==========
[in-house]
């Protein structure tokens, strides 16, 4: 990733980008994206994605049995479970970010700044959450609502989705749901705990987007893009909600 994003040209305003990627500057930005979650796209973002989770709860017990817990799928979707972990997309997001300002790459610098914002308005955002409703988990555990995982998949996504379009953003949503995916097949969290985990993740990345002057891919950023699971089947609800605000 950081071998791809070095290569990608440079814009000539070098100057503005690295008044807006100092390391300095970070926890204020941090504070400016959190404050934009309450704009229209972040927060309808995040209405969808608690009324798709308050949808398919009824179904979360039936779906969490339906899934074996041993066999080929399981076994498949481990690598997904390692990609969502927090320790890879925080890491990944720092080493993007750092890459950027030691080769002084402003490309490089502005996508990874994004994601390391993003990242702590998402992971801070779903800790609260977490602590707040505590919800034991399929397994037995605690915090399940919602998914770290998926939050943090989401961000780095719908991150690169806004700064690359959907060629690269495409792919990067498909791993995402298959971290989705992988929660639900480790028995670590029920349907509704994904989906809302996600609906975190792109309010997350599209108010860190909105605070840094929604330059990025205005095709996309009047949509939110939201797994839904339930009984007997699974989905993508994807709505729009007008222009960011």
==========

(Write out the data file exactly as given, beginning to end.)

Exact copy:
[in-house]
């Protein structure tokens, strides 16, 4: 990733980008994206994605049995479970970010700044959450609502989705749901705990987007893009909600 994003040209305003990627500057930005979650796209973002989770709860017990817990799928979707972990997309997001300002790459610098914002308005955002409703988990555990995982998949996504379009953003949503995916097949969290985990993740990345002057891919950023699971089947609800605000 950081071998791809070095290569990608440079814009000539070098100057503005690295008044807006100092390391300095970070926890204020941090504070400016959190404050934009309450704009229209972040927060309808995040209405969808608690009324798709308050949808398919009824179904979360039936779906969490339906899934074996041993066999080929399981076994498949481990690598997904390692990609969502927090320790890879925080890491990944720092080493993007750092890459950027030691080769002084402003490309490089502005996508990874994004994601390391993003990242702590998402992971801070779903800790609260977490602590707040505590919800034991399929397994037995605690915090399940919602998914770290998926939050943090989401961000780095719908991150690169806004700064690359959907060629690269495409792919990067498909791993995402298959971290989705992988929660639900480790028995670590029920349907509704994904989906809302996600609906975190792109309010997350599209108010860190909105605070840094929604330059990025205005095709996309009047949509939110939201797994839904339930009984007997699974989905993508994807709505729009007008222009960011």